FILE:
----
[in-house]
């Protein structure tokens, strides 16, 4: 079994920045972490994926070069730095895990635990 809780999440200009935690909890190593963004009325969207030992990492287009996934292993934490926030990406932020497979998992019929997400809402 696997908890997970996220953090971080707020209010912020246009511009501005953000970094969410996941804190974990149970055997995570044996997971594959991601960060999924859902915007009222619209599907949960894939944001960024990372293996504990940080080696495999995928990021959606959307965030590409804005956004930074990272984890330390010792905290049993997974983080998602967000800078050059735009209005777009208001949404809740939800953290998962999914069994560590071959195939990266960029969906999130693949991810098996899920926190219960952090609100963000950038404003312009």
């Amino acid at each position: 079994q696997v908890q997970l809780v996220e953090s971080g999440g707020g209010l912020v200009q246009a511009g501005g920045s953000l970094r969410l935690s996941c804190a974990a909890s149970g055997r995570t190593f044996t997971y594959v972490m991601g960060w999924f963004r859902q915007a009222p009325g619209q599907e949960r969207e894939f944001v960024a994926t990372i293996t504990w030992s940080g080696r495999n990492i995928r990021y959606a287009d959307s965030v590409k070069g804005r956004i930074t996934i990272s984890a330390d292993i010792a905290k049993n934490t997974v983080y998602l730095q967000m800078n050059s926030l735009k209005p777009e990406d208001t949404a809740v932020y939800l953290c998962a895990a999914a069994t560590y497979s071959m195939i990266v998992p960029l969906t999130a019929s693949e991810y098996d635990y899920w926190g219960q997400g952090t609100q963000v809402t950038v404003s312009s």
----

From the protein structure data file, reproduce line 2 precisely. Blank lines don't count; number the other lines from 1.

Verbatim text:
């Protein structure tokens, strides 16, 4: 079994920045972490994926070069730095895990635990 809780999440200009935690909890190593963004009325969207030992990492287009996934292993934490926030990406932020497979998992019929997400809402 696997908890997970996220953090971080707020209010912020246009511009501005953000970094969410996941804190974990149970055997995570044996997971594959991601960060999924859902915007009222619209599907949960894939944001960024990372293996504990940080080696495999995928990021959606959307965030590409804005956004930074990272984890330390010792905290049993997974983080998602967000800078050059735009209005777009208001949404809740939800953290998962999914069994560590071959195939990266960029969906999130693949991810098996899920926190219960952090609100963000950038404003312009």